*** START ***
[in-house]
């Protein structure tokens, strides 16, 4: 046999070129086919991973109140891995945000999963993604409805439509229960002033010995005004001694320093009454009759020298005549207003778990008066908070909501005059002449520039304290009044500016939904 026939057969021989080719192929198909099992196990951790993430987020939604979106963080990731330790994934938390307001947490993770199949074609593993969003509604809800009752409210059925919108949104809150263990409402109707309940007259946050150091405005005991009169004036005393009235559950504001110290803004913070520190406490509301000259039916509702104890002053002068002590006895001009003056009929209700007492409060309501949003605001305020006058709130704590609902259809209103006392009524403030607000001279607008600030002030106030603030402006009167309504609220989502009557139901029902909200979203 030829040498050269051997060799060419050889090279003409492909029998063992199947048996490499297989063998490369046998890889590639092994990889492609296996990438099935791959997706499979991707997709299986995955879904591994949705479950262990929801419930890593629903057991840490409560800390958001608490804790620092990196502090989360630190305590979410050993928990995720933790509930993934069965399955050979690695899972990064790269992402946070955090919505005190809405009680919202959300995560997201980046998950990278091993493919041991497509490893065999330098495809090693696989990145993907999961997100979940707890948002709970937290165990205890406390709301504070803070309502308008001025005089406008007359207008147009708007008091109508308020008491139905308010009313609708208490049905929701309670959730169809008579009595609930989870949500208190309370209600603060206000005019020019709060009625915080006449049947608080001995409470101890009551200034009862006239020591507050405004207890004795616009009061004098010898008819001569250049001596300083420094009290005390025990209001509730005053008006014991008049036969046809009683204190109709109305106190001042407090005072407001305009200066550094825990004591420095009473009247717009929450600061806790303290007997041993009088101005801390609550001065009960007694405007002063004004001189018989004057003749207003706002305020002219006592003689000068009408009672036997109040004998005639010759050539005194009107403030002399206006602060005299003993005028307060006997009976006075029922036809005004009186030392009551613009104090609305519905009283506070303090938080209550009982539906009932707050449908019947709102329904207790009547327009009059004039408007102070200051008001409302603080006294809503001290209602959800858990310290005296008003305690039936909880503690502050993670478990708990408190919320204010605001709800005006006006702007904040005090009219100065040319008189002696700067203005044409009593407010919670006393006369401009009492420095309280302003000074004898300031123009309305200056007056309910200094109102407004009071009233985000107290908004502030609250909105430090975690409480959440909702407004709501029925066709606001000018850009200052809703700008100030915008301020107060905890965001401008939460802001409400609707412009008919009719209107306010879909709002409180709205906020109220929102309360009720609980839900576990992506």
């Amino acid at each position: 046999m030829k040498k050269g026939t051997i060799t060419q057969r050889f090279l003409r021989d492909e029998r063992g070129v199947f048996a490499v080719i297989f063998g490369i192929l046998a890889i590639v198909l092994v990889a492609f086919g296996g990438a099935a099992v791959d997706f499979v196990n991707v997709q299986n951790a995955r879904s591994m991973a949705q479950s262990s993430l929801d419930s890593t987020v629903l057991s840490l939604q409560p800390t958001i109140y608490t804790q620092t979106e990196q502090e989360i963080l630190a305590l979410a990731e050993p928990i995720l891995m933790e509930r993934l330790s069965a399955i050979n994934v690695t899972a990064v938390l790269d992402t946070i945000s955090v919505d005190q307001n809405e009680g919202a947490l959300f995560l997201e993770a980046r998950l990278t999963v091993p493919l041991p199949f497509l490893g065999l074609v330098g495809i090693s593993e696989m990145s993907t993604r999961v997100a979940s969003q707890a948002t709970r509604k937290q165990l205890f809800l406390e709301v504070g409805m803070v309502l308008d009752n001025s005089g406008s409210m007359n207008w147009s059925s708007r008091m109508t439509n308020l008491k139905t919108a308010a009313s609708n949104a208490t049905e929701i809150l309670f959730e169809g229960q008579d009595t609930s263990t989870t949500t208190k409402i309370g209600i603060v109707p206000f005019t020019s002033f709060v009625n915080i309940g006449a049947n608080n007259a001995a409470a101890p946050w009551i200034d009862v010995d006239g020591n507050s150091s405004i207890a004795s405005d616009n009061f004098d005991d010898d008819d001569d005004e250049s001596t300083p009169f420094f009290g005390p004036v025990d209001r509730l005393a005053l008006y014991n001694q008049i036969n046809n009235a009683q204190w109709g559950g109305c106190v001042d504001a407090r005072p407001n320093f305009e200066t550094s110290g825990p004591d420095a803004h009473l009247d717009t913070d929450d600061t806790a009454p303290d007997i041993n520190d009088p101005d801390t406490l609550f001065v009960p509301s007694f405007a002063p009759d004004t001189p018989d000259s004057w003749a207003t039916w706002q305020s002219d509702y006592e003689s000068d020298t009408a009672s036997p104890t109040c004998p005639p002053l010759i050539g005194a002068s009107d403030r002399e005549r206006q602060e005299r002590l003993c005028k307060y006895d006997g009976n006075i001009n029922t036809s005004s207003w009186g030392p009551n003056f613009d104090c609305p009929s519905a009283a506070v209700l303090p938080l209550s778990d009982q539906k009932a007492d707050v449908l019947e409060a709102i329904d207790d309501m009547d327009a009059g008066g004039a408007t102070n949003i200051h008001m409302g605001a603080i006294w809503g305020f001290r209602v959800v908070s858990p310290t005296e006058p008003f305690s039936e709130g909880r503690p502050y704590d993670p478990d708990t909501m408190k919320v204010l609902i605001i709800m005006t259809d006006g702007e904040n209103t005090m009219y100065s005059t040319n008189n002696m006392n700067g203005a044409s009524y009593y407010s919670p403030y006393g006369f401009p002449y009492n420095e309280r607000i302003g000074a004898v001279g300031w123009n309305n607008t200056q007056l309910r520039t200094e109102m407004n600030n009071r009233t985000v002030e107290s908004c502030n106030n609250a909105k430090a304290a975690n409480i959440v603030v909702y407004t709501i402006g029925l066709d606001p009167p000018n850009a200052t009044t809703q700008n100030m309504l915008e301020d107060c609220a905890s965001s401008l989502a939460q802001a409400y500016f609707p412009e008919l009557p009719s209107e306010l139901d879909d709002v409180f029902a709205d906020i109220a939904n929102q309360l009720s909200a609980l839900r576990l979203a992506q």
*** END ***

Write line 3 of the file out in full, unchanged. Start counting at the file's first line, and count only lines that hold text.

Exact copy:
């Amino acid at each position: 046999m030829k040498k050269g026939t051997i060799t060419q057969r050889f090279l003409r021989d492909e029998r063992g070129v199947f048996a490499v080719i297989f063998g490369i192929l046998a890889i590639v198909l092994v990889a492609f086919g296996g990438a099935a099992v791959d997706f499979v196990n991707v997709q299986n951790a995955r879904s591994m991973a949705q479950s262990s993430l929801d419930s890593t987020v629903l057991s840490l939604q409560p800390t958001i109140y608490t804790q620092t979106e990196q502090e989360i963080l630190a305590l979410a990731e050993p928990i995720l891995m933790e509930r993934l330790s069965a399955i050979n994934v690695t899972a990064v938390l790269d992402t946070i945000s955090v919505d005190q307001n809405e009680g919202a947490l959300f995560l997201e993770a980046r998950l990278t999963v091993p493919l041991p199949f497509l490893g065999l074609v330098g495809i090693s593993e696989m990145s993907t993604r999961v997100a979940s969003q707890a948002t709970r509604k937290q165990l205890f809800l406390e709301v504070g409805m803070v309502l308008d009752n001025s005089g406008s409210m007359n207008w147009s059925s708007r008091m109508t439509n308020l008491k139905t919108a308010a009313s609708n949104a208490t049905e929701i809150l309670f959730e169809g229960q008579d009595t609930s263990t989870t949500t208190k409402i309370g209600i603060v109707p206000f005019t020019s002033f709060v009625n915080i309940g006449a049947n608080n007259a001995a409470a101890p946050w009551i200034d009862v010995d006239g020591n507050s150091s405004i207890a004795s405005d616009n009061f004098d005991d010898d008819d001569d005004e250049s001596t300083p009169f420094f009290g005390p004036v025990d209001r509730l005393a005053l008006y014991n001694q008049i036969n046809n009235a009683q204190w109709g559950g109305c106190v001042d504001a407090r005072p407001n320093f305009e200066t550094s110290g825990p004591d420095a803004h009473l009247d717009t913070d929450d600061t806790a009454p303290d007997i041993n520190d009088p101005d801390t406490l609550f001065v009960p509301s007694f405007a002063p009759d004004t001189p018989d000259s004057w003749a207003t039916w706002q305020s002219d509702y006592e003689s000068d020298t009408a009672s036997p104890t109040c004998p005639p002053l010759i050539g005194a002068s009107d403030r002399e005549r206006q602060e005299r002590l003993c005028k307060y006895d006997g009976n006075i001009n029922t036809s005004s207003w009186g030392p009551n003056f613009d104090c609305p009929s519905a009283a506070v209700l303090p938080l209550s778990d009982q539906k009932a007492d707050v449908l019947e409060a709102i329904d207790d309501m009547d327009a009059g008066g004039a408007t102070n949003i200051h008001m409302g605001a603080i006294w809503g305020f001290r209602v959800v908070s858990p310290t005296e006058p008003f305690s039936e709130g909880r503690p502050y704590d993670p478990d708990t909501m408190k919320v204010l609902i605001i709800m005006t259809d006006g702007e904040n209103t005090m009219y100065s005059t040319n008189n002696m006392n700067g203005a044409s009524y009593y407010s919670p403030y006393g006369f401009p002449y009492n420095e309280r607000i302003g000074a004898v001279g300031w123009n309305n607008t200056q007056l309910r520039t200094e109102m407004n600030n009071r009233t985000v002030e107290s908004c502030n106030n609250a909105k430090a304290a975690n409480i959440v603030v909702y407004t709501i402006g029925l066709d606001p009167p000018n850009a200052t009044t809703q700008n100030m309504l915008e301020d107060c609220a905890s965001s401008l989502a939460q802001a409400y500016f609707p412009e008919l009557p009719s209107e306010l139901d879909d709002v409180f029902a709205d906020i109220a939904n929102q309360l009720s909200a609980l839900r576990l979203a992506q």